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Louis XVI Dresser, Turin
last quarter of the 18th Century
Louis XVI dresser, with three drawers, realized in the last quarter of the 18th century in Turin.
Dresser with three drawers. The first drawer on the down part follow the motif of the bands with Greek reserves; the other two drawers have two marquetry reserves as the ones on the sides and a central reserve with veneer arranged in a halo pattern.
The four protruding pilasters of which the frontal ones are 45° inclined, have rosewood reserves surrounded by small frames that highlight also the drawers. Different kind of wood had been used: rosewood for the dark part, Brazilian rosewood, walnut and maple for the threading and the two nozzle of the drawers; even the thin and twisted feet made with solid walnut have inlays.
The inside of the drawers are made with precision of a cabinetmaker, choosing and moving the walnut boards and with small dovetails joints 45° inclined on the bottom. The counter-top is made with Bardiglio Marble of Valdieri. The structure of the piece of furniture is made with solid walnut except for the poplar bottom.
Dimensions cm: height 91 x width 122 x depth 56
Inspect the dresser
Historical stylistic analysis of the dresser
For what concern the artist, it is known that in the 18th century Turin was strongly conditioned by the figure of Pietro Piffetti (1701-1777), considered with Charles Boulle one of the biggest cabinet maker of all times.
With is works of art he will be able to nearly leave the “Juvarriana memoria” lines that have characterized him and also rich materials as mother of pearls, ivory, turtle and various materials, and he will make, as a prototype of his ebony, more simple and “new beyond-the-alps style” furniture. The French influence will always be present in the Savoy capital.
If for the carving works Turin will benefit of another illustrious artisan, Bonzanico, for the cabinet-making of the late decades of 19th century the inheritance of Pifetti will be taken over by several artists, capable of great executive skills but without the inventive quality of the master. Among these we remember of Giovanni Galletti (1735-1819) and Giuseppe Viglione (1748-1823). This dresser is certainly more approachable to the works of the second one.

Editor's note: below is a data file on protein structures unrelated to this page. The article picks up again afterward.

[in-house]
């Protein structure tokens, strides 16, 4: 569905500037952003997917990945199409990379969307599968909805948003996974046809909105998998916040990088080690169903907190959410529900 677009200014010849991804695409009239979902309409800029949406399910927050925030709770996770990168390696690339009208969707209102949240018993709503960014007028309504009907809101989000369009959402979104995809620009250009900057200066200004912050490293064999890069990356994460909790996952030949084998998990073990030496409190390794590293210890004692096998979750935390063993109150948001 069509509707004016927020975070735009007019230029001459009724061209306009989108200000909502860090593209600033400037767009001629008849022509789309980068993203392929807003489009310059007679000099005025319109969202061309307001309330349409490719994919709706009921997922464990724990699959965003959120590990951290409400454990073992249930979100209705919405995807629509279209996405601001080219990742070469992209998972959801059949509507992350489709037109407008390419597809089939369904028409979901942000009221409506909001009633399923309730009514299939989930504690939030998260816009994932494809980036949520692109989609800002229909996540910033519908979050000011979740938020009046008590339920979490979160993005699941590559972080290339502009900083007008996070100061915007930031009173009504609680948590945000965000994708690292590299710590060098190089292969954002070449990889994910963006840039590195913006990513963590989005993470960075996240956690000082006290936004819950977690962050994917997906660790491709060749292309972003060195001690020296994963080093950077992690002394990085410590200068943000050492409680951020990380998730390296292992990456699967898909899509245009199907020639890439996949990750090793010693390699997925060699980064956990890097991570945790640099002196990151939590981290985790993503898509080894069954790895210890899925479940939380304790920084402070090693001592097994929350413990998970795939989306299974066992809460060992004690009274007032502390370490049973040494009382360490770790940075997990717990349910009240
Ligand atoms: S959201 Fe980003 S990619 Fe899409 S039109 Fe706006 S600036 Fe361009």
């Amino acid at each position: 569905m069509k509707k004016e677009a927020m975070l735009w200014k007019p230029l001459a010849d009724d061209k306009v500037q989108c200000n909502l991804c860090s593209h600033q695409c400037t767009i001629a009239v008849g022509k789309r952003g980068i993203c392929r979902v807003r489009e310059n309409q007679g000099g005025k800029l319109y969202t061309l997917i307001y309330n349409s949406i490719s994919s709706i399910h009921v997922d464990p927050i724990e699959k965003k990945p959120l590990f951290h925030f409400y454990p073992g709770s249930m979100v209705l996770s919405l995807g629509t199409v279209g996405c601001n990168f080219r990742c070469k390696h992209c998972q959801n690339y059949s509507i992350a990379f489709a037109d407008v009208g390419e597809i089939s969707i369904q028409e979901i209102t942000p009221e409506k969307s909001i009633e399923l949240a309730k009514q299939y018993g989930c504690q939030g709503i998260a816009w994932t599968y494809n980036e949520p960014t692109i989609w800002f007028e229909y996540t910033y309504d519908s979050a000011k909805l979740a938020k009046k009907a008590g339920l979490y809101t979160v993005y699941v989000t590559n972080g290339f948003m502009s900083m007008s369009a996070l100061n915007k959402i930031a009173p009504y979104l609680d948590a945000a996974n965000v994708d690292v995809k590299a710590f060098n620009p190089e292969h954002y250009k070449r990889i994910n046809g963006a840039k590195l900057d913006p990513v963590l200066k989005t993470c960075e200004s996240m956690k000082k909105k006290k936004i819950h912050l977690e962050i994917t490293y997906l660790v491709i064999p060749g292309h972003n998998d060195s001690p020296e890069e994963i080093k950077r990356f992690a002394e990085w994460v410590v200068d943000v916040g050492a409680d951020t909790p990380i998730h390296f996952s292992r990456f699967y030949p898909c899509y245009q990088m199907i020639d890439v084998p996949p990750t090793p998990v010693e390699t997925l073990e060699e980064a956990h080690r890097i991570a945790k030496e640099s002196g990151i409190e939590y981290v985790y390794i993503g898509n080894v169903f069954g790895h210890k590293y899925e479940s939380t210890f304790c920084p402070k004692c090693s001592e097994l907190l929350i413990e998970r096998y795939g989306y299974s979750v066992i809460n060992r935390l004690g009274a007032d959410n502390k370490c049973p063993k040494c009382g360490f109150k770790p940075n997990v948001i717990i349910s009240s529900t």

Even if the building quality declares the important commission, the marquetry cabinet-making motifs and the use of Greeks fret are characteristic traits of the known furniture of Viglione.
A piece of furniture that I could analyze from real life and that shows several resemblances, like the accurate execution, the refined materials and the same marble, is the half moon chest of drawers preserved in Turin at the second floor of the Palazzo Reale; even the turned and inlaid feet seem to confer to the two piece of furniture the same paternity.
Interesting is also the presence of the Bardiglio marble of Valdieri.
The “Bardiglio of Valdieri” marble mines were royal propriety, in fact Savoja’s Cross and Royal Crowns have been found on the boulders declaring the propriety since August 13th 1743.
We can surely assert that the analyzed dresser was realized in the last quarter of the 18th century in Turin, for an aristocracy closet or the Royal Family if not for the same, while, not having signature, we can’t certainty confer the production to the Viglione’s workshops even if between the known ones it is the more probable one.
– Roberto Antonetto, Il mobile piemontese nel Settecento, Ed. Allemandi 2010
– Article by Mario Catella, I marmi del Piemonte, Atti magazine and technical rew of the society of the engineers and architets of Turin, 5th year March 3rd 1951
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